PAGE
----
Most algorithms cannot be set and then forgotten.

“Set it and forget it” is a popular saying on many late night infomercials. Take some new cooker, throw your food into it, push a few buttons and then a few hours later you have amazing gourmet meals with no effort. At least that’s the theory.

In the business world, many people have begun treating their algorithms the same way. They create these elaborate rules for metrics, benchmarking and scoring that will assess a thousand variables to come up with the perfect rank. The best will even apply the probability curves around the score that is generated. Today they may even give results that make sense.

Time is fickle. As time passes, conditions change. The rules that governed a process no longer apply because people begin moving back to cities or technologies change the way that work is done or home officing continues to pick up or local policies change the way that financials are calculated. Something always changes.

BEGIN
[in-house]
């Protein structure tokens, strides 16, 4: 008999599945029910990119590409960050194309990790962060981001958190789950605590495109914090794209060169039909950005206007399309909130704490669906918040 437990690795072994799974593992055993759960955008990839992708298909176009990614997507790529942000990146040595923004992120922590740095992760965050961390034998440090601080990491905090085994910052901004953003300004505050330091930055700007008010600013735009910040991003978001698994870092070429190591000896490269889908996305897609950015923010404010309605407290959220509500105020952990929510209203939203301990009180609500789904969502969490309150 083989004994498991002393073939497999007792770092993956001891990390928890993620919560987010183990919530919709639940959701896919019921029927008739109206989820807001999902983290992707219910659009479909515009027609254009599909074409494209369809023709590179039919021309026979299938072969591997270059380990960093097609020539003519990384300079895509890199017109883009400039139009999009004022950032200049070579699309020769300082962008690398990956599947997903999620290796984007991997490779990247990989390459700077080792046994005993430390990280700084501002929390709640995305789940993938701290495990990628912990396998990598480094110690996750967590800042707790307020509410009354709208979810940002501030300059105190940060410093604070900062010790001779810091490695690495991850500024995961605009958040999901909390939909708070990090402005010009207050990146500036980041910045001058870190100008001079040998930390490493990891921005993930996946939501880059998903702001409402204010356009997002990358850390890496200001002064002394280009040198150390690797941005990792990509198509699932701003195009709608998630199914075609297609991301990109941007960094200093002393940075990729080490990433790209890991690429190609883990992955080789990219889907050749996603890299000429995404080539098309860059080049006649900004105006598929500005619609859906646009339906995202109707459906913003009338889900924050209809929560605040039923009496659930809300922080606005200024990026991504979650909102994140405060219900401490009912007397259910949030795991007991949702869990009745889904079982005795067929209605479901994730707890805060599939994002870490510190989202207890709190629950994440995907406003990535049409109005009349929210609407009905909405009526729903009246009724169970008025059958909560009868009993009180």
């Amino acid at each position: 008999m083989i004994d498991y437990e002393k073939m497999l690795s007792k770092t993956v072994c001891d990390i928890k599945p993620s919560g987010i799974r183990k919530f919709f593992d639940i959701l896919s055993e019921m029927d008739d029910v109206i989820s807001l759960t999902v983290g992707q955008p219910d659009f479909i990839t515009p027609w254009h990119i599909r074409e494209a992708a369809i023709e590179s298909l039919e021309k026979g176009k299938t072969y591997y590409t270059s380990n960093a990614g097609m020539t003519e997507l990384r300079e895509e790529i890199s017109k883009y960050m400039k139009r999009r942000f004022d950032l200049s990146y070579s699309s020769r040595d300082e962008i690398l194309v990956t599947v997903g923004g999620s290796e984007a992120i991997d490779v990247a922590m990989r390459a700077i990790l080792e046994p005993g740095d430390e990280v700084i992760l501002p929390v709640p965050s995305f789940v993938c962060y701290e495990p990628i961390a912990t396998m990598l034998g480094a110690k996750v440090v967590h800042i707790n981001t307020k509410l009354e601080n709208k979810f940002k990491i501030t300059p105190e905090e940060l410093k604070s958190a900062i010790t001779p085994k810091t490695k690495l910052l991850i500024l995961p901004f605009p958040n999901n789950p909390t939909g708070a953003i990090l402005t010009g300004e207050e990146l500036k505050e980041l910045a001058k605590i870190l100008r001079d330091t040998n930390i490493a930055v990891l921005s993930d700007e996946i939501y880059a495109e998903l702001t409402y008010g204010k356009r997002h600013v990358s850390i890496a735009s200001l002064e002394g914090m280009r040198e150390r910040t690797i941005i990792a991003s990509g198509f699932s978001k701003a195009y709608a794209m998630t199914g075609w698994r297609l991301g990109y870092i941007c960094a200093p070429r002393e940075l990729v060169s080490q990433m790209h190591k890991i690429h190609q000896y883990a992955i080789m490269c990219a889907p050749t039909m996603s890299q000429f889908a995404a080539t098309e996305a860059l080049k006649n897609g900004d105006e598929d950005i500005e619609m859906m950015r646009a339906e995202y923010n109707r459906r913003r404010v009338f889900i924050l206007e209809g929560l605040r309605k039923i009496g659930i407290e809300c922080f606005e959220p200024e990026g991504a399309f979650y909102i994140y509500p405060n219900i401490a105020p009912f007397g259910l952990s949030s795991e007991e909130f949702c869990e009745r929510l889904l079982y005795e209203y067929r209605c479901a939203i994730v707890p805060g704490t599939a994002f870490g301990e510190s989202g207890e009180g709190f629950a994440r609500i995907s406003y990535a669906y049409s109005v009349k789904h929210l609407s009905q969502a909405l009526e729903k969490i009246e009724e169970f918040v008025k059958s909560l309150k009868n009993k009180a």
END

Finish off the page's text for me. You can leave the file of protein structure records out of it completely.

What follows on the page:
But this change is often not handled well in algorithms. Often, the team that builds them puts a pin in them and then moves on to the new shiny toy letting the old one run with no supervision. What this really means is that there is no one around to catch it when it stops returning valid answers. To a layperson it may seem like good numbers – everything worked, the data is all there, the results are consistent with what was previously calculated – yet now the answers are no longer statistically valid for some reason.

Shelf-life is a mandatory concept within the perishable food space. It should also be a concept within the data science space. Data can go stale over time much like algorithms can no longer be applicable.


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